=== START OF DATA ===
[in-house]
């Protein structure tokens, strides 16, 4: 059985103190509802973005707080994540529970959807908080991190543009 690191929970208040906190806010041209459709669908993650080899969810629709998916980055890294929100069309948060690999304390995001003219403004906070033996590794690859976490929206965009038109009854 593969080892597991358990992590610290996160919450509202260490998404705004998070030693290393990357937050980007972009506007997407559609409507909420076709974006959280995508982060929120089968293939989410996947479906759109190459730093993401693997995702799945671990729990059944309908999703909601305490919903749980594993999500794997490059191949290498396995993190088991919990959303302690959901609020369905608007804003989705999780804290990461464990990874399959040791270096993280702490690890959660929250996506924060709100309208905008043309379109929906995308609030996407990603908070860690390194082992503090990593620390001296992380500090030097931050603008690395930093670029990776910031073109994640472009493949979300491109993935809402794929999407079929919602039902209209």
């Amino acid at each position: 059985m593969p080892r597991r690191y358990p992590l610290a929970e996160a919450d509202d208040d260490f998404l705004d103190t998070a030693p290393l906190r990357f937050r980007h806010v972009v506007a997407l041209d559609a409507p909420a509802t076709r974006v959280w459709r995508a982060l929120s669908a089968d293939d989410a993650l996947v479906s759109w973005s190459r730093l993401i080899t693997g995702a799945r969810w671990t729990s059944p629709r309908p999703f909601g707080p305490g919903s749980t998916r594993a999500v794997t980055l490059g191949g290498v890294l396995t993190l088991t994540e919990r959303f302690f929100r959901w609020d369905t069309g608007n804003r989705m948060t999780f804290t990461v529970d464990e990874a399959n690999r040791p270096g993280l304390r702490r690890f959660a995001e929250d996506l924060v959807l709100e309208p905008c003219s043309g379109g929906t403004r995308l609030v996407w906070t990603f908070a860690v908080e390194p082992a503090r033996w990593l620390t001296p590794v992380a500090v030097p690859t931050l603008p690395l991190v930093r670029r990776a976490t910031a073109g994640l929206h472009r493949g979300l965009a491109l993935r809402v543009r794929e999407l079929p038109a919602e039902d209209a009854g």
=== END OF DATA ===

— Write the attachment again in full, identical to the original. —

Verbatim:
[in-house]
């Protein structure tokens, strides 16, 4: 059985103190509802973005707080994540529970959807908080991190543009 690191929970208040906190806010041209459709669908993650080899969810629709998916980055890294929100069309948060690999304390995001003219403004906070033996590794690859976490929206965009038109009854 593969080892597991358990992590610290996160919450509202260490998404705004998070030693290393990357937050980007972009506007997407559609409507909420076709974006959280995508982060929120089968293939989410996947479906759109190459730093993401693997995702799945671990729990059944309908999703909601305490919903749980594993999500794997490059191949290498396995993190088991919990959303302690959901609020369905608007804003989705999780804290990461464990990874399959040791270096993280702490690890959660929250996506924060709100309208905008043309379109929906995308609030996407990603908070860690390194082992503090990593620390001296992380500090030097931050603008690395930093670029990776910031073109994640472009493949979300491109993935809402794929999407079929919602039902209209």
């Amino acid at each position: 059985m593969p080892r597991r690191y358990p992590l610290a929970e996160a919450d509202d208040d260490f998404l705004d103190t998070a030693p290393l906190r990357f937050r980007h806010v972009v506007a997407l041209d559609a409507p909420a509802t076709r974006v959280w459709r995508a982060l929120s669908a089968d293939d989410a993650l996947v479906s759109w973005s190459r730093l993401i080899t693997g995702a799945r969810w671990t729990s059944p629709r309908p999703f909601g707080p305490g919903s749980t998916r594993a999500v794997t980055l490059g191949g290498v890294l396995t993190l088991t994540e919990r959303f302690f929100r959901w609020d369905t069309g608007n804003r989705m948060t999780f804290t990461v529970d464990e990874a399959n690999r040791p270096g993280l304390r702490r690890f959660a995001e929250d996506l924060v959807l709100e309208p905008c003219s043309g379109g929906t403004r995308l609030v996407w906070t990603f908070a860690v908080e390194p082992a503090r033996w990593l620390t001296p590794v992380a500090v030097p690859t931050l603008p690395l991190v930093r670029r990776a976490t910031a073109g994640l929206h472009r493949g979300l965009a491109l993935r809402v543009r794929e999407l079929p038109a919602e039902d209209a009854g």